Kwabi Amoah-Forson

His Peace Bus has been a shining light for the Tacoma Community and the South Puget Sound

Evergreen Staff
smiling man in blue blazer and tie driving a light blue van

If you happen to live in the beautiful city of Tacoma, you may have seen Kwabi Amoah-Forson `15 driving around the area in his ‘you can’t miss it’ baby blue, unique, Mitsubishi van with “The Peace Bus” labeled on the side. Handing out socks, food, and other necessities to those in need, and stopping by local elementary schools to donate children’s books centered around peace–Kwabi has long been a shining light for the Tacoma Community and the South Puget Sound.  

Kwabi has received numerous awards for his inspiring community work. But his path to this point wasn’t always clear – as with most journeys in life, there were twists and turns along the way. It was while attending The Evergreen State College Tacoma, which he graduated from in 2015, that Kwabi found his calling in life. 

“I transferred to Tacoma Community College (TCC) after my time at Western Washington University (WWU) where I was failing in my grades, not fully present in the classroom. I remember my mother came to pick me up and said you are coming home. I was lost and confused, sad I had to leave my life behind at WWU. I attended TCC for a little while but still did not know what I was doing. At TCC, I was able to bring my grades up and then I was accepted into The Evergreen State College Tacoma. That’s when everything changed,” says Kwabi.  


While at Evergreen Tacoma, the culture and curriculum Kwabi found was like nothing he had ever experienced before. 

“It transformed my concept of what education can be. We were discovering together. At Tacoma, we had Lyceum discussions where we could really analyze a subject or concept and work through it together versus independently. For the first time ever, all my faculty were Black, there was diversity on campus, and it was special. I could actually see myself in my professors. It was a new life, and I was finally immersed in a group with people like me, being in a physical space and seeing faculty together impacted me. Like I am a part of something bigger than myself and that whatever they are doing, I can do it too. At Evergreen, they rally around their students. I didn’t feel like any of my classmates were drowning or falling behind,” Kwabi explains.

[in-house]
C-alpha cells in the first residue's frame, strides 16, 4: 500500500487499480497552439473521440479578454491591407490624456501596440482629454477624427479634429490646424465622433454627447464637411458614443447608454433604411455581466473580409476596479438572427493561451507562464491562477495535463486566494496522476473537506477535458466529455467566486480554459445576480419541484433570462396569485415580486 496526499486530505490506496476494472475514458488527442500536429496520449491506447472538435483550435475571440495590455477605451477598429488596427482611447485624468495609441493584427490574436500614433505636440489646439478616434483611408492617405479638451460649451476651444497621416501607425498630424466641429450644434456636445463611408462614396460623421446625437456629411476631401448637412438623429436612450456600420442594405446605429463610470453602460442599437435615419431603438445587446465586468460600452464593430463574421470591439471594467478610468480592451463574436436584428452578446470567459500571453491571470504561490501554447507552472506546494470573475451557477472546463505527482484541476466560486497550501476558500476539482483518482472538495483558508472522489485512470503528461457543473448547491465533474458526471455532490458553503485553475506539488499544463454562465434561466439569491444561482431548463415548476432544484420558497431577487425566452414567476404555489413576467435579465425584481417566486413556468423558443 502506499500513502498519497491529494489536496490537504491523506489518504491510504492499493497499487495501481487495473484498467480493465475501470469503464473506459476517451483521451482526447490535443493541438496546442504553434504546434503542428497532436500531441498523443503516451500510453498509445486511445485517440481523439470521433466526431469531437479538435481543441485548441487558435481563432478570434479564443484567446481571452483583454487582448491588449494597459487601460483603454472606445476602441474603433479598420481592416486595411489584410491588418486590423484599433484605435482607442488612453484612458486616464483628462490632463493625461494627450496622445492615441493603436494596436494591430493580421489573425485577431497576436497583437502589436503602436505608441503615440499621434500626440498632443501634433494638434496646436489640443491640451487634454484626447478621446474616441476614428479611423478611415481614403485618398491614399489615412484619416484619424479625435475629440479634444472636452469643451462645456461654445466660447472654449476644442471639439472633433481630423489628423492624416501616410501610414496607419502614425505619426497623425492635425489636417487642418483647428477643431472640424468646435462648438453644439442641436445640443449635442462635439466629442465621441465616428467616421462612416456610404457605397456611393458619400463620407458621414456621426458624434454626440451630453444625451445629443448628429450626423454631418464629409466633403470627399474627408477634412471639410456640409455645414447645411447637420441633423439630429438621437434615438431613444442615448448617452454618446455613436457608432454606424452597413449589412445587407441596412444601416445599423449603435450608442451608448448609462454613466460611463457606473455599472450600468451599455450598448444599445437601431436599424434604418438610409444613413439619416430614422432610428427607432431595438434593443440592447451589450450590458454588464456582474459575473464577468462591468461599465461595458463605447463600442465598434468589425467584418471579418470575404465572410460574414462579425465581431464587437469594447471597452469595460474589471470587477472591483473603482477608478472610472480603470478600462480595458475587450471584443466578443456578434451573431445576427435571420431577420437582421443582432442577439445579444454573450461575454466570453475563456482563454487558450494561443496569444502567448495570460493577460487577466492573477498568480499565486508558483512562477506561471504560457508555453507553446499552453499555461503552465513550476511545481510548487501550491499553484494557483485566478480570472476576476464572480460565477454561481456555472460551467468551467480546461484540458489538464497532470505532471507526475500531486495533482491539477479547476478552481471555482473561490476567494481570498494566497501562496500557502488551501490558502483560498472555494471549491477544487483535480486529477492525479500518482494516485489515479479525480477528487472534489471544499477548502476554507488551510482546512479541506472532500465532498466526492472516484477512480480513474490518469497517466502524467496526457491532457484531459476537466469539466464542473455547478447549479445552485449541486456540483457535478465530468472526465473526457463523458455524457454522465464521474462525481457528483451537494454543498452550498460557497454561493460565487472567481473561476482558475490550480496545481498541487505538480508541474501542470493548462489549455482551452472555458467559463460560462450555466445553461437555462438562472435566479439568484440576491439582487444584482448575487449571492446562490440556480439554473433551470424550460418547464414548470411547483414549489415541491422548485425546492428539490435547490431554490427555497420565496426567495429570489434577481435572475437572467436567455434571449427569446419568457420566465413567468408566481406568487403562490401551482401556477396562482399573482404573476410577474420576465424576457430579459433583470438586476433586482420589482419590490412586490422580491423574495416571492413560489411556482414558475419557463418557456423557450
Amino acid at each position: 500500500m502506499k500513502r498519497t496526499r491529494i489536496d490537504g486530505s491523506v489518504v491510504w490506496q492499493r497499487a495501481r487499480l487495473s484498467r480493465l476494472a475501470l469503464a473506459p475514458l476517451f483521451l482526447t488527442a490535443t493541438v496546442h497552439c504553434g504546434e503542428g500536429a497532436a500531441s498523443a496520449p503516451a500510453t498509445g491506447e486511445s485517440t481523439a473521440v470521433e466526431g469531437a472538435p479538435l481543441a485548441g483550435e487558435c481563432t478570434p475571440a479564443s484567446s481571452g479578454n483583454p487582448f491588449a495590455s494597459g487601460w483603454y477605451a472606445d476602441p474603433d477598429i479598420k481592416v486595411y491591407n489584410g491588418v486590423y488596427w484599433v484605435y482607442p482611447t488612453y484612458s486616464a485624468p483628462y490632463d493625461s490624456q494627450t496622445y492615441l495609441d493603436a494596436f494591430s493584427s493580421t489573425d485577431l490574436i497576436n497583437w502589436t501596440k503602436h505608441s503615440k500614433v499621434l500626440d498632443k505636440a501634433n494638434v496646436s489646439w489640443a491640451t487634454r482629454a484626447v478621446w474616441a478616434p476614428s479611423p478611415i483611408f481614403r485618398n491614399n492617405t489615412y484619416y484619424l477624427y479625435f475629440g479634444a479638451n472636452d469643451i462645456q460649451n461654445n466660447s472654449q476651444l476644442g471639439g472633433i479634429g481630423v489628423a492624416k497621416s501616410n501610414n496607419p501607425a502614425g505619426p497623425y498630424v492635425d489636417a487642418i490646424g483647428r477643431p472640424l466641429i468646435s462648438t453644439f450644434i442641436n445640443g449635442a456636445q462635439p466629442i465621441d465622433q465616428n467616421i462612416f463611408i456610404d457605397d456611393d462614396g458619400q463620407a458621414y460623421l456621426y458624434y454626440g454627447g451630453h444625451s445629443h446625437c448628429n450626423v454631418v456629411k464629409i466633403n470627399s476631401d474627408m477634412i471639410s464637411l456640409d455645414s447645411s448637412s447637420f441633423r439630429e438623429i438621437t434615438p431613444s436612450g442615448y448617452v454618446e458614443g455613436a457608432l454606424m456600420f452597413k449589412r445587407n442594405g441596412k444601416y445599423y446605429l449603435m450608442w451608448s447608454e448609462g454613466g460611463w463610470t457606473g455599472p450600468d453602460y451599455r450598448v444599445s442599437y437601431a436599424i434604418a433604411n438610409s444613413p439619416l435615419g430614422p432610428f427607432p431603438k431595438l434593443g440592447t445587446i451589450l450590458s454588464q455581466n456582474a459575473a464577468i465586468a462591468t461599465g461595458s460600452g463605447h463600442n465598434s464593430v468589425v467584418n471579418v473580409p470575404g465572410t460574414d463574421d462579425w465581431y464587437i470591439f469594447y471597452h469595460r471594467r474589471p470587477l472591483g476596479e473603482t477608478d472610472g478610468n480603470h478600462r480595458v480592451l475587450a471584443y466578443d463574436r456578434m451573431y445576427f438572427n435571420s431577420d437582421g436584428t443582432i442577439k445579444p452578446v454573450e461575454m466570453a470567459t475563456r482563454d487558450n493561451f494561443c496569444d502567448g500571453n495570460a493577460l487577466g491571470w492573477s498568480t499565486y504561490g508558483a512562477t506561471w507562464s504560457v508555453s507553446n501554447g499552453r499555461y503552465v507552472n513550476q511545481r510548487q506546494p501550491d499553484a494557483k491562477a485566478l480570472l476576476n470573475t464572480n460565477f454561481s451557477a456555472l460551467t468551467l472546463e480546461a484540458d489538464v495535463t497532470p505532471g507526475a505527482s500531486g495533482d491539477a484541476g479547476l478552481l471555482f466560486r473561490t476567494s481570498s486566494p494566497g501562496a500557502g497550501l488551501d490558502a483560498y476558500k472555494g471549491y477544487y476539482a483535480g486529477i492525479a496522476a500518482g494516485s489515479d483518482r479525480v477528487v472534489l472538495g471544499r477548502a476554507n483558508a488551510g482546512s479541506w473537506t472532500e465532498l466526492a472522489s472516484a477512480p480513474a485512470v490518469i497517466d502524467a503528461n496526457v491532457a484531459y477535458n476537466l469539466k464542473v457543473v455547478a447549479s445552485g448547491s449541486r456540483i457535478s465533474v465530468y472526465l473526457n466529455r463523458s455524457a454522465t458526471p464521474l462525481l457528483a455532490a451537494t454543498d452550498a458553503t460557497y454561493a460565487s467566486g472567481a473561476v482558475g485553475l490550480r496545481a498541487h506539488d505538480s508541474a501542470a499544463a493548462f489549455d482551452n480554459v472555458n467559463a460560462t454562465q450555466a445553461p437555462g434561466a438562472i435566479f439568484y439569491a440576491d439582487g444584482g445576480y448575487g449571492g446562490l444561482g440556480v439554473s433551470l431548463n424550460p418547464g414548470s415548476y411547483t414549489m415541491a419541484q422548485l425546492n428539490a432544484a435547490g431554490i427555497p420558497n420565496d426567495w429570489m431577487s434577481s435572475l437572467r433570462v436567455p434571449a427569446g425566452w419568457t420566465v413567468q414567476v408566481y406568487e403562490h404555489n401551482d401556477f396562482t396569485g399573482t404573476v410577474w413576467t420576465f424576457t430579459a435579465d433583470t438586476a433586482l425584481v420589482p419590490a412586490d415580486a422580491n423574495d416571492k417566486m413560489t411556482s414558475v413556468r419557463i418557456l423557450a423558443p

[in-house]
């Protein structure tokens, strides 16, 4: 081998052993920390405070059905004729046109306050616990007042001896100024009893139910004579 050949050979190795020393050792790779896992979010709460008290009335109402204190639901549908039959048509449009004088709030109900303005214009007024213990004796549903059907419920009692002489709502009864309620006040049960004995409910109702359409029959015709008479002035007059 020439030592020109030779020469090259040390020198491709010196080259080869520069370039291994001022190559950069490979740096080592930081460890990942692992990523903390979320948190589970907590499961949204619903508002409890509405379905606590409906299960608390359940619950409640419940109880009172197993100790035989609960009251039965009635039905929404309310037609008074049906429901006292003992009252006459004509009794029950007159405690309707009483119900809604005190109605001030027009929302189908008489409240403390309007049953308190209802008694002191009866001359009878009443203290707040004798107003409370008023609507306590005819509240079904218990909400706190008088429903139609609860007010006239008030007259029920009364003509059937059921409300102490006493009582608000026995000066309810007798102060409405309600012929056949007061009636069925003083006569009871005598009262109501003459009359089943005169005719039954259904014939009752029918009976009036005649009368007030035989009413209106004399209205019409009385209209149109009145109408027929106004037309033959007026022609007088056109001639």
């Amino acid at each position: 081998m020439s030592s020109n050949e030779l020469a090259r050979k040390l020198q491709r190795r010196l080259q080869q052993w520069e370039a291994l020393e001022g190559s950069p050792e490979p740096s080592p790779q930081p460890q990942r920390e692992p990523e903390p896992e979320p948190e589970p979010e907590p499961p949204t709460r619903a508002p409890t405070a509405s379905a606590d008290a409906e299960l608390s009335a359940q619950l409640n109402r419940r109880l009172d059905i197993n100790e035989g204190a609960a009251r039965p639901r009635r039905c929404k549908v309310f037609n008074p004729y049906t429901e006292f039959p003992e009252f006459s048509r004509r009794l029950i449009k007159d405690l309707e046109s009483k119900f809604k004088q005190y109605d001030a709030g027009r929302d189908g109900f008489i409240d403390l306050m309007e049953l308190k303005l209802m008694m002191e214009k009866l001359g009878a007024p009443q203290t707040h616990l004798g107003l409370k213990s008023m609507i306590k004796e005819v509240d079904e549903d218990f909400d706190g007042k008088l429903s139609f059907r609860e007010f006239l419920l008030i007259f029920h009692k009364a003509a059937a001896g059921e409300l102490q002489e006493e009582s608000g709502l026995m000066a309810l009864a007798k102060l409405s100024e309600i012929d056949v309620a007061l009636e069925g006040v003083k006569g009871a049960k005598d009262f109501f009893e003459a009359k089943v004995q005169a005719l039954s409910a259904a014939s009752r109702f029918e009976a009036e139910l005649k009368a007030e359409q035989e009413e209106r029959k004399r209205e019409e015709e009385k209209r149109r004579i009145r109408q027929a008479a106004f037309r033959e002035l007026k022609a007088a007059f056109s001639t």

When Kwabi graduated, he went on to work as a case manager at Mental Health Resources in Tacoma and pursued a master's degree in business at City University of Seattle. Still, Kwabi felt he was not fully serving his true purpose in life –his passion – and eventually he went back to Evergreen Tacoma to reconnect with his academic advisor, Peter Bacho.  

“I walked into his office saying, ‘Dr. Bacho, I am struggling! I don’t know why I am in this business school. I am learning a lot, but I am surrounded by people who are solely concerned about making money.’ He said, ‘Kwabi,’ with his cool voice, ‘You need to stop asking yourself what do you want to be and start asking yourself who do you want to be. You need to ask yourself about the ethics, morals, and guidelines of which you want to live your life. That is who you are. Think about these things, and once you understand, everything will fall into place.’  

“I took a weekend to myself and just thought: Who am I? What is the root of my spirit, my soul? No matter who I am, I love seeing people from different walks of life coming together for a positive cause. It gives me chills thinking about it, it is so beautiful, it is everything to me. I thought, what is that? And to me it is peace, it is the essence of us coming together in a collective force for the greater good of humanity. So, I have this idea now, how do I promote or get involved with it? That is where my research began with peace activists throughout history,” reflects Kwabi.  

When researching peace activists, Kwabi came across Brian Haw, a London peace campaign activist. Haw peacefully protested the US and UK military sanctions on other countries, specifically in the Middle East, after the 9/11 terror attack. Haw protested for eleven years consecutively. Most known for his signs promoting peace and humanity that were set up along his protest camp, Haw’s prolonged efforts shined a light on unity.